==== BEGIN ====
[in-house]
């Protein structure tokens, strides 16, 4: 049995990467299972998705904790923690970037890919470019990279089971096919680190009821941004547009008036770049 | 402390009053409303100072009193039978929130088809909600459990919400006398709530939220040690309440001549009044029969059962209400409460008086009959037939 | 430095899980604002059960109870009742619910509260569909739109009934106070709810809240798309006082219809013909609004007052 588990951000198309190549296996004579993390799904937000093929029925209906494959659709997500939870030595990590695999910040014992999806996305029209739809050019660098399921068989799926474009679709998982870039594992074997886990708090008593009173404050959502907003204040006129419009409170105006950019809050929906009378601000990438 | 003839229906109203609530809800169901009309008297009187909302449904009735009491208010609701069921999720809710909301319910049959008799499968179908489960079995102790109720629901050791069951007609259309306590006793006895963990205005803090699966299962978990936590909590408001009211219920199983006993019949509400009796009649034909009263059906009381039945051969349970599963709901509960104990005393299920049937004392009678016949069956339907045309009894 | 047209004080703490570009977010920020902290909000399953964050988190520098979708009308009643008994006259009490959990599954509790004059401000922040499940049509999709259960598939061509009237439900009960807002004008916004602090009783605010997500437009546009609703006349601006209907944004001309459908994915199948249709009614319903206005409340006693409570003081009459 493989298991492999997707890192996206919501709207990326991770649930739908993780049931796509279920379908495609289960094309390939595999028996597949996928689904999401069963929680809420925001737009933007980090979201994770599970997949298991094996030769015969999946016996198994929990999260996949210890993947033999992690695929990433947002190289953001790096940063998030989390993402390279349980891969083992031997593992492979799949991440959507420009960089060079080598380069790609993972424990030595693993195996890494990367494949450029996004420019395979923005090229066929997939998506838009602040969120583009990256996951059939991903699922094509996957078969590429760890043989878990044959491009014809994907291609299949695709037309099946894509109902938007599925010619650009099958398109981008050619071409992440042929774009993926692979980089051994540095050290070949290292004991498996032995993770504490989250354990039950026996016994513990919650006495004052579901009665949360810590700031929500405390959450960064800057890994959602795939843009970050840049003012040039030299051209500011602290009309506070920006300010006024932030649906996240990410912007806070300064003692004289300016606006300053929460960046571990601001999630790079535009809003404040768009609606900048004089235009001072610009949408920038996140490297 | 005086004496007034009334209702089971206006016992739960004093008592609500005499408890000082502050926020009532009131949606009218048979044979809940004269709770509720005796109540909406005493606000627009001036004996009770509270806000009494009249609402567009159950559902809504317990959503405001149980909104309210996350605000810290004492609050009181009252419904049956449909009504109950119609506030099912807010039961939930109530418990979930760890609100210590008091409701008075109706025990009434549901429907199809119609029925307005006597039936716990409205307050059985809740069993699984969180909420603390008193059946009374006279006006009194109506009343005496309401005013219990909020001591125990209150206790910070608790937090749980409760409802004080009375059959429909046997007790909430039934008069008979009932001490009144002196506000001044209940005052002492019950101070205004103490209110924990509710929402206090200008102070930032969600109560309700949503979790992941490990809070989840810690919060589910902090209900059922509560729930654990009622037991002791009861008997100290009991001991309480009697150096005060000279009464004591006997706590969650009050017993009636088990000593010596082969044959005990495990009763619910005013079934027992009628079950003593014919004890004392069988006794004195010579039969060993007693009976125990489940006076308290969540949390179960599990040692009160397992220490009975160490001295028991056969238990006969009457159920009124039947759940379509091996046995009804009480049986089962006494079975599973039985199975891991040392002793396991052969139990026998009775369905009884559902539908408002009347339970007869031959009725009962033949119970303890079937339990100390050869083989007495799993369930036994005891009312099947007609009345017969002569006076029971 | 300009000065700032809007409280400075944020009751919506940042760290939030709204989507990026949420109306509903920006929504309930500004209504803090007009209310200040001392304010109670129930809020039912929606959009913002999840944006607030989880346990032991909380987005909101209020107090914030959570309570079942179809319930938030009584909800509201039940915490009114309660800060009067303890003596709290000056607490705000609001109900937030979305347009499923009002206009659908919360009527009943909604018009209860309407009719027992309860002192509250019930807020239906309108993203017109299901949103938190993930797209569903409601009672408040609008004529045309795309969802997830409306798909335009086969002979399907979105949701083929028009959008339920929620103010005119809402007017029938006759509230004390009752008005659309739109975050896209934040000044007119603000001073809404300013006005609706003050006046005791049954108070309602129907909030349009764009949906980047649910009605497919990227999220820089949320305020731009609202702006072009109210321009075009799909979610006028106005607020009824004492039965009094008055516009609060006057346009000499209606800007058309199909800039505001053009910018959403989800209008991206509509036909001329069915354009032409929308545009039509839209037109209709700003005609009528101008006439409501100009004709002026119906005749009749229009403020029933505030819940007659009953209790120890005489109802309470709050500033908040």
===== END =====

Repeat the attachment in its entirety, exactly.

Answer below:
[in-house]
């Protein structure tokens, strides 16, 4: 049995990467299972998705904790923690970037890919470019990279089971096919680190009821941004547009008036770049 | 402390009053409303100072009193039978929130088809909600459990919400006398709530939220040690309440001549009044029969059962209400409460008086009959037939 | 430095899980604002059960109870009742619910509260569909739109009934106070709810809240798309006082219809013909609004007052 588990951000198309190549296996004579993390799904937000093929029925209906494959659709997500939870030595990590695999910040014992999806996305029209739809050019660098399921068989799926474009679709998982870039594992074997886990708090008593009173404050959502907003204040006129419009409170105006950019809050929906009378601000990438 | 003839229906109203609530809800169901009309008297009187909302449904009735009491208010609701069921999720809710909301319910049959008799499968179908489960079995102790109720629901050791069951007609259309306590006793006895963990205005803090699966299962978990936590909590408001009211219920199983006993019949509400009796009649034909009263059906009381039945051969349970599963709901509960104990005393299920049937004392009678016949069956339907045309009894 | 047209004080703490570009977010920020902290909000399953964050988190520098979708009308009643008994006259009490959990599954509790004059401000922040499940049509999709259960598939061509009237439900009960807002004008916004602090009783605010997500437009546009609703006349601006209907944004001309459908994915199948249709009614319903206005409340006693409570003081009459 493989298991492999997707890192996206919501709207990326991770649930739908993780049931796509279920379908495609289960094309390939595999028996597949996928689904999401069963929680809420925001737009933007980090979201994770599970997949298991094996030769015969999946016996198994929990999260996949210890993947033999992690695929990433947002190289953001790096940063998030989390993402390279349980891969083992031997593992492979799949991440959507420009960089060079080598380069790609993972424990030595693993195996890494990367494949450029996004420019395979923005090229066929997939998506838009602040969120583009990256996951059939991903699922094509996957078969590429760890043989878990044959491009014809994907291609299949695709037309099946894509109902938007599925010619650009099958398109981008050619071409992440042929774009993926692979980089051994540095050290070949290292004991498996032995993770504490989250354990039950026996016994513990919650006495004052579901009665949360810590700031929500405390959450960064800057890994959602795939843009970050840049003012040039030299051209500011602290009309506070920006300010006024932030649906996240990410912007806070300064003692004289300016606006300053929460960046571990601001999630790079535009809003404040768009609606900048004089235009001072610009949408920038996140490297 | 005086004496007034009334209702089971206006016992739960004093008592609500005499408890000082502050926020009532009131949606009218048979044979809940004269709770509720005796109540909406005493606000627009001036004996009770509270806000009494009249609402567009159950559902809504317990959503405001149980909104309210996350605000810290004492609050009181009252419904049956449909009504109950119609506030099912807010039961939930109530418990979930760890609100210590008091409701008075109706025990009434549901429907199809119609029925307005006597039936716990409205307050059985809740069993699984969180909420603390008193059946009374006279006006009194109506009343005496309401005013219990909020001591125990209150206790910070608790937090749980409760409802004080009375059959429909046997007790909430039934008069008979009932001490009144002196506000001044209940005052002492019950101070205004103490209110924990509710929402206090200008102070930032969600109560309700949503979790992941490990809070989840810690919060589910902090209900059922509560729930654990009622037991002791009861008997100290009991001991309480009697150096005060000279009464004591006997706590969650009050017993009636088990000593010596082969044959005990495990009763619910005013079934027992009628079950003593014919004890004392069988006794004195010579039969060993007693009976125990489940006076308290969540949390179960599990040692009160397992220490009975160490001295028991056969238990006969009457159920009124039947759940379509091996046995009804009480049986089962006494079975599973039985199975891991040392002793396991052969139990026998009775369905009884559902539908408002009347339970007869031959009725009962033949119970303890079937339990100390050869083989007495799993369930036994005891009312099947007609009345017969002569006076029971 | 300009000065700032809007409280400075944020009751919506940042760290939030709204989507990026949420109306509903920006929504309930500004209504803090007009209310200040001392304010109670129930809020039912929606959009913002999840944006607030989880346990032991909380987005909101209020107090914030959570309570079942179809319930938030009584909800509201039940915490009114309660800060009067303890003596709290000056607490705000609001109900937030979305347009499923009002206009659908919360009527009943909604018009209860309407009719027992309860002192509250019930807020239906309108993203017109299901949103938190993930797209569903409601009672408040609008004529045309795309969802997830409306798909335009086969002979399907979105949701083929028009959008339920929620103010005119809402007017029938006759509230004390009752008005659309739109975050896209934040000044007119603000001073809404300013006005609706003050006046005791049954108070309602129907909030349009764009949906980047649910009605497919990227999220820089949320305020731009609202702006072009109210321009075009799909979610006028106005607020009824004492039965009094008055516009609060006057346009000499209606800007058309199909800039505001053009910018959403989800209008991206509509036909001329069915354009032409929308545009039509839209037109209709700003005609009528101008006439409501100009004709002026119906005749009749229009403020029933505030819940007659009953209790120890005489109802309470709050500033908040």